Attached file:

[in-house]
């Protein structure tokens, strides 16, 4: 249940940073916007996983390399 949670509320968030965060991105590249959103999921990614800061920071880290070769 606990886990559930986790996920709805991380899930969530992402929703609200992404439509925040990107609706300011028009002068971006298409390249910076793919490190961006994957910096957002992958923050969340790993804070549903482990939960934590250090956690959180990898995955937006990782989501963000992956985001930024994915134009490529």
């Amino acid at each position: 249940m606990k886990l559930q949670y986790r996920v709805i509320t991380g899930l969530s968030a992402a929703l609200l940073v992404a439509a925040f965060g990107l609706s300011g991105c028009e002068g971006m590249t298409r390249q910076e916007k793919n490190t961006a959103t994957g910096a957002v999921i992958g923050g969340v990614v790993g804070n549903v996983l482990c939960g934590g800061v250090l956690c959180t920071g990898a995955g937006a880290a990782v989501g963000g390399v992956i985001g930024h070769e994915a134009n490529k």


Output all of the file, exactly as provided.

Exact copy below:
[in-house]
């Protein structure tokens, strides 16, 4: 249940940073916007996983390399 949670509320968030965060991105590249959103999921990614800061920071880290070769 606990886990559930986790996920709805991380899930969530992402929703609200992404439509925040990107609706300011028009002068971006298409390249910076793919490190961006994957910096957002992958923050969340790993804070549903482990939960934590250090956690959180990898995955937006990782989501963000992956985001930024994915134009490529």
């Amino acid at each position: 249940m606990k886990l559930q949670y986790r996920v709805i509320t991380g899930l969530s968030a992402a929703l609200l940073v992404a439509a925040f965060g990107l609706s300011g991105c028009e002068g971006m590249t298409r390249q910076e916007k793919n490190t961006a959103t994957g910096a957002v999921i992958g923050g969340v990614v790993g804070n549903v996983l482990c939960g934590g800061v250090l956690c959180t920071g990898a995955g937006a880290a990782v989501g963000g390399v992956i985001g930024h070769e994915a134009n490529k």